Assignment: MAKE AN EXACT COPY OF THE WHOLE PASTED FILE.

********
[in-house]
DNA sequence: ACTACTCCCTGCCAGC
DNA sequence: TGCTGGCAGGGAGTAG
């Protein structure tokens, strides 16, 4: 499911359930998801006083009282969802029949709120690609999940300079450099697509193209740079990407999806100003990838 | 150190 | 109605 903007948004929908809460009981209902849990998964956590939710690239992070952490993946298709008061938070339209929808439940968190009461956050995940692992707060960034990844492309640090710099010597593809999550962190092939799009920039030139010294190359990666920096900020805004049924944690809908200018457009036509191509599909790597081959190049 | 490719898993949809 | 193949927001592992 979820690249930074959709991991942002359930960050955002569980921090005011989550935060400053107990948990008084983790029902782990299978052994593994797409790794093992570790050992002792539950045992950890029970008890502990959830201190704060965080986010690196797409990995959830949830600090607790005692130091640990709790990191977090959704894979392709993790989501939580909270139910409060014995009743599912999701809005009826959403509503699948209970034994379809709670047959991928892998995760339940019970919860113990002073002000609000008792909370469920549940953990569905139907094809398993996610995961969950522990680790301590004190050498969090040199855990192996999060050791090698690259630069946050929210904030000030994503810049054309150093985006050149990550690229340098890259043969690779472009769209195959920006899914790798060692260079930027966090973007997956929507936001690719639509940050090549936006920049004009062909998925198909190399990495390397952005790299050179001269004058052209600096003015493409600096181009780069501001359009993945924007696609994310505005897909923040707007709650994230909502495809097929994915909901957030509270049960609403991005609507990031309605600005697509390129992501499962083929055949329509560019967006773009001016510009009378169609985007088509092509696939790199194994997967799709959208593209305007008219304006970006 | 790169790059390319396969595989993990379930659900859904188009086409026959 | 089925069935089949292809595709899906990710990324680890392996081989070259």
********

[in-house]
DNA sequence: ACTACTCCCTGCCAGC
DNA sequence: TGCTGGCAGGGAGTAG
């Protein structure tokens, strides 16, 4: 499911359930998801006083009282969802029949709120690609999940300079450099697509193209740079990407999806100003990838 | 150190 | 109605 903007948004929908809460009981209902849990998964956590939710690239992070952490993946298709008061938070339209929808439940968190009461956050995940692992707060960034990844492309640090710099010597593809999550962190092939799009920039030139010294190359990666920096900020805004049924944690809908200018457009036509191509599909790597081959190049 | 490719898993949809 | 193949927001592992 979820690249930074959709991991942002359930960050955002569980921090005011989550935060400053107990948990008084983790029902782990299978052994593994797409790794093992570790050992002792539950045992950890029970008890502990959830201190704060965080986010690196797409990995959830949830600090607790005692130091640990709790990191977090959704894979392709993790989501939580909270139910409060014995009743599912999701809005009826959403509503699948209970034994379809709670047959991928892998995760339940019970919860113990002073002000609000008792909370469920549940953990569905139907094809398993996610995961969950522990680790301590004190050498969090040199855990192996999060050791090698690259630069946050929210904030000030994503810049054309150093985006050149990550690229340098890259043969690779472009769209195959920006899914790798060692260079930027966090973007997956929507936001690719639509940050090549936006920049004009062909998925198909190399990495390397952005790299050179001269004058052209600096003015493409600096181009780069501001359009993945924007696609994310505005897909923040707007709650994230909502495809097929994915909901957030509270049960609403991005609507990031309605600005697509390129992501499962083929055949329509560019967006773009001016510009009378169609985007088509092509696939790199194994997967799709959208593209305007008219304006970006 | 790169790059390319396969595989993990379930659900859904188009086409026959 | 089925069935089949292809595709899906990710990324680890392996081989070259």